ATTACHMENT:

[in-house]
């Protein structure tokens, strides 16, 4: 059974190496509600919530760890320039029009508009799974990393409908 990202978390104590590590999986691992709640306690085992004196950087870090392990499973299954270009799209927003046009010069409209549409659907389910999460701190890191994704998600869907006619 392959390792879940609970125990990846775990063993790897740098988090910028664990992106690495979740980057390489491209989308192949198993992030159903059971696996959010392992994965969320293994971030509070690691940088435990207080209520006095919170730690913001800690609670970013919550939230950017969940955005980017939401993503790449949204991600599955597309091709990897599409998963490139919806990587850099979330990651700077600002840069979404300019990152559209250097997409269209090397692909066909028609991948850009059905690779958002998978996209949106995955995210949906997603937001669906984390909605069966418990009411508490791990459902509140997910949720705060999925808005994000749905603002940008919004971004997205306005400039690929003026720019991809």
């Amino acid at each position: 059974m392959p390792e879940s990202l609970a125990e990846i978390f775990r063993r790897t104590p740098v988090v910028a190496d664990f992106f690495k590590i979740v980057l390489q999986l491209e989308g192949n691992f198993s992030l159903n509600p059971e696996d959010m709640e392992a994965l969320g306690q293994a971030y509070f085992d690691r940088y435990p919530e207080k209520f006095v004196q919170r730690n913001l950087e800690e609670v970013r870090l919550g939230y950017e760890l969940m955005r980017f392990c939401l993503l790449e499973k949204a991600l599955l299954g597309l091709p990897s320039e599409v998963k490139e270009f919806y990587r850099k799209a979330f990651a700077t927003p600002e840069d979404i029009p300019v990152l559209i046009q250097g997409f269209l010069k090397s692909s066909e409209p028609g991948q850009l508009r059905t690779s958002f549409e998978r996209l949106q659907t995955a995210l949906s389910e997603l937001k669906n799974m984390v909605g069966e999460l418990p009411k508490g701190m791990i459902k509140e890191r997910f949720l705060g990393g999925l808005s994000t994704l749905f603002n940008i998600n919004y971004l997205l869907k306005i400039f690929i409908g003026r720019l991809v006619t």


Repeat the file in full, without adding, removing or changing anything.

[in-house]
């Protein structure tokens, strides 16, 4: 059974190496509600919530760890320039029009508009799974990393409908 990202978390104590590590999986691992709640306690085992004196950087870090392990499973299954270009799209927003046009010069409209549409659907389910999460701190890191994704998600869907006619 392959390792879940609970125990990846775990063993790897740098988090910028664990992106690495979740980057390489491209989308192949198993992030159903059971696996959010392992994965969320293994971030509070690691940088435990207080209520006095919170730690913001800690609670970013919550939230950017969940955005980017939401993503790449949204991600599955597309091709990897599409998963490139919806990587850099979330990651700077600002840069979404300019990152559209250097997409269209090397692909066909028609991948850009059905690779958002998978996209949106995955995210949906997603937001669906984390909605069966418990009411508490791990459902509140997910949720705060999925808005994000749905603002940008919004971004997205306005400039690929003026720019991809």
């Amino acid at each position: 059974m392959p390792e879940s990202l609970a125990e990846i978390f775990r063993r790897t104590p740098v988090v910028a190496d664990f992106f690495k590590i979740v980057l390489q999986l491209e989308g192949n691992f198993s992030l159903n509600p059971e696996d959010m709640e392992a994965l969320g306690q293994a971030y509070f085992d690691r940088y435990p919530e207080k209520f006095v004196q919170r730690n913001l950087e800690e609670v970013r870090l919550g939230y950017e760890l969940m955005r980017f392990c939401l993503l790449e499973k949204a991600l599955l299954g597309l091709p990897s320039e599409v998963k490139e270009f919806y990587r850099k799209a979330f990651a700077t927003p600002e840069d979404i029009p300019v990152l559209i046009q250097g997409f269209l010069k090397s692909s066909e409209p028609g991948q850009l508009r059905t690779s958002f549409e998978r996209l949106q659907t995955a995210l949906s389910e997603l937001k669906n799974m984390v909605g069966e999460l418990p009411k508490g701190m791990i459902k509140e890191r997910f949720l705060g990393g999925l808005s994000t994704l749905f603002n940008i998600n919004y971004l997205l869907k306005i400039f690929i409908g003026r720019l991809v006619t």